Drink from fountains not plastic bottles, Venice tells visitors

In Venice, which welcomes millions of visitors each year, tourism is responsible for between 28 and 40 percent of garbage production depending on the season, according to local government data – including piles and piles of plastic water bottles.

To combat the waste, local authorities are promoting the use of refillable water bottles by calling tourists’ attention to the vast network of drinking water fountains dotting the squares and alleys of the floating city.

READ ALSO: Italy’s plastic tax postponed again under budget plans

“In the historic centre, there are 126 fountains spread over the area, they’re easy to find, there’s one nearly every 100 metres (330 feet),” said architect Alberto Chinellato in his city hall office overlooking the Rialto Bridge.

To make things even easier, water distribution company Veritas has launched an app and website showing a map with all the nearest fountains. 

“Encouraging the use of free drinking water certainly produces less waste… but also brings fewer bottles in the historic centre, which means less pollution and less transport”, said Chinellato.

Leaving Chinellato’s office, AFP observed an empty plastic water bottle bobbing between two gondolas on the Grand Canal – underscoring that the battle against plastic is far from being won.

At the centrally located Hotel Flora, owner Gioele Romanelli has also decided to contribute to the crusade against plastic by educating his guests.

READ ALSO: What is it with Italians and bottled water?

“We simply had a card printed on which we pointed out the fountains of Venice with a little blue drop,” said Romanelli, proudly displaying a copy on a small bistro table.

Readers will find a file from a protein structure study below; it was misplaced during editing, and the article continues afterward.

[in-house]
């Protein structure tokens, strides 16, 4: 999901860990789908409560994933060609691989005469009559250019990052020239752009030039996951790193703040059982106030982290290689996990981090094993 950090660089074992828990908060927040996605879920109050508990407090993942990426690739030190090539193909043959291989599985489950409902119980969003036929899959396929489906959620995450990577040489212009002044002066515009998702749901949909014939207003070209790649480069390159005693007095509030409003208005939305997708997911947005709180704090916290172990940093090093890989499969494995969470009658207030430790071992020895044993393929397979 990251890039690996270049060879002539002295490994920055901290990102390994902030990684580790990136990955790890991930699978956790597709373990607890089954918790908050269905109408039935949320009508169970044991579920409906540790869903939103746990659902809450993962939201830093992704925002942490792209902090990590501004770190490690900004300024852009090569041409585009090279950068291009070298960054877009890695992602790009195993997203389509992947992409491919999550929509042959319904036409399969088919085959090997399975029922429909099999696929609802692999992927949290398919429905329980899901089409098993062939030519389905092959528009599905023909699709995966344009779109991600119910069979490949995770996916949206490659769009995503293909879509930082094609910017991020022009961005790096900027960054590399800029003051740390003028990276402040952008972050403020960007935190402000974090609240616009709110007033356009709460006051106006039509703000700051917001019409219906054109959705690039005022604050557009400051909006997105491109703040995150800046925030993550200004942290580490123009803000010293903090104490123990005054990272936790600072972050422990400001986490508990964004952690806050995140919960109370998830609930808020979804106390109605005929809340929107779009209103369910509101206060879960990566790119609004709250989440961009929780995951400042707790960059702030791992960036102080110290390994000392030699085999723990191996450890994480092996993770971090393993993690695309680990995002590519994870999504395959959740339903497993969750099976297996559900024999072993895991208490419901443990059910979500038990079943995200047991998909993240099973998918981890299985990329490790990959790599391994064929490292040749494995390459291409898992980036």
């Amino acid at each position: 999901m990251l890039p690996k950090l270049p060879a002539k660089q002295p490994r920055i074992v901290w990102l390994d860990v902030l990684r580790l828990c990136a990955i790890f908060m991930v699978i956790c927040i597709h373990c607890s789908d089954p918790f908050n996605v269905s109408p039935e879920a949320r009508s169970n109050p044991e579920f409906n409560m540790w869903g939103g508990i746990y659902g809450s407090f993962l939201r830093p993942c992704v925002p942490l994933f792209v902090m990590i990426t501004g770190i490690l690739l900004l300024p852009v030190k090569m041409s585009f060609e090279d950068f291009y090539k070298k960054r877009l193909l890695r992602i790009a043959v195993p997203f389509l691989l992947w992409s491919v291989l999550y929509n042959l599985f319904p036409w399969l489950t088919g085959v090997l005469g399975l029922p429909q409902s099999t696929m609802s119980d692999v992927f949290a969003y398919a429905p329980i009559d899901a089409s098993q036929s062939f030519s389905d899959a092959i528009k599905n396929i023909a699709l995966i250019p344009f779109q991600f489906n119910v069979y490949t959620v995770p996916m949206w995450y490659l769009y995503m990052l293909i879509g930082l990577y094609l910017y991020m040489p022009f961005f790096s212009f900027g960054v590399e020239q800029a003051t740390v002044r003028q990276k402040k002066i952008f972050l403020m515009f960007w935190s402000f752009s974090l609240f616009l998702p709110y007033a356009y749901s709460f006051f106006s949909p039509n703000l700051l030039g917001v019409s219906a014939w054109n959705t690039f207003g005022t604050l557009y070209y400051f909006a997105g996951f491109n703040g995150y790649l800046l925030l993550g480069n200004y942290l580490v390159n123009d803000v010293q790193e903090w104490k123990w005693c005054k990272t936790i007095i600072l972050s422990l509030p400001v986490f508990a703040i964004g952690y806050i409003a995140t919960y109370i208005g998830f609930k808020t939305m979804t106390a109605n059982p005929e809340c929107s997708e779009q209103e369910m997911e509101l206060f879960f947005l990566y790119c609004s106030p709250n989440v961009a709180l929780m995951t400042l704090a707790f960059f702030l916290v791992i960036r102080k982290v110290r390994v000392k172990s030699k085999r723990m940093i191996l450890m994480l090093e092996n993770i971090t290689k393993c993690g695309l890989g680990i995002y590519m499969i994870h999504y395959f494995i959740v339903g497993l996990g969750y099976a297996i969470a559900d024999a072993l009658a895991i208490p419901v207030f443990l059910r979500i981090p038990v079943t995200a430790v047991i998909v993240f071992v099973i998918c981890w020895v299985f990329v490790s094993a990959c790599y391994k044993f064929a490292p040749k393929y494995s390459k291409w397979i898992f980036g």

“Not only with a refillable bottle, but also by recycling a small (plastic) water bottle you can keep all day,” said the 49-year-old hotelier.

At check-in, guests are briefed about Venice’s “good water”.

“They are sometimes surprised to learn that the water in Venice is drinkable,” he said.

“With this small gesture, our customers can actively participate in the battle against plastic,” he said, seeing it as a way, in a city with “an insane number of tourists”, to give them a certain sense of responsibility.

In addition to the card marking the city’s fountains, the hotel has done away with single-dose shampoo and shower gel bottles in the rooms in favour of refillable dispensers.

At breakfast, plastic is a thing of the past, with the hotel now using small glass containers for muesli, dried fruit and yogurt, Romanelli said.

READ ALSO: How will the tourist-control system work in Venice?

Venice is quickly recovering its tourist traffic following the coronavirus pandemic. But after reaching a total of 5.5 million visitors in 2019 – eclipsing the city centre’s 50,000 inhabitants – officials are trying to limit arrivals.

From January, day visitors will pay a tax that they’ve been able to avoid until now by not staying overnight.

The ‘tourist tax’ will be charged at between 3-10 euros (around $3-$10) depending on the time of year, and will be payable online.

It will provide visitors with a QR code to be shown at the various entry points to the historic centre.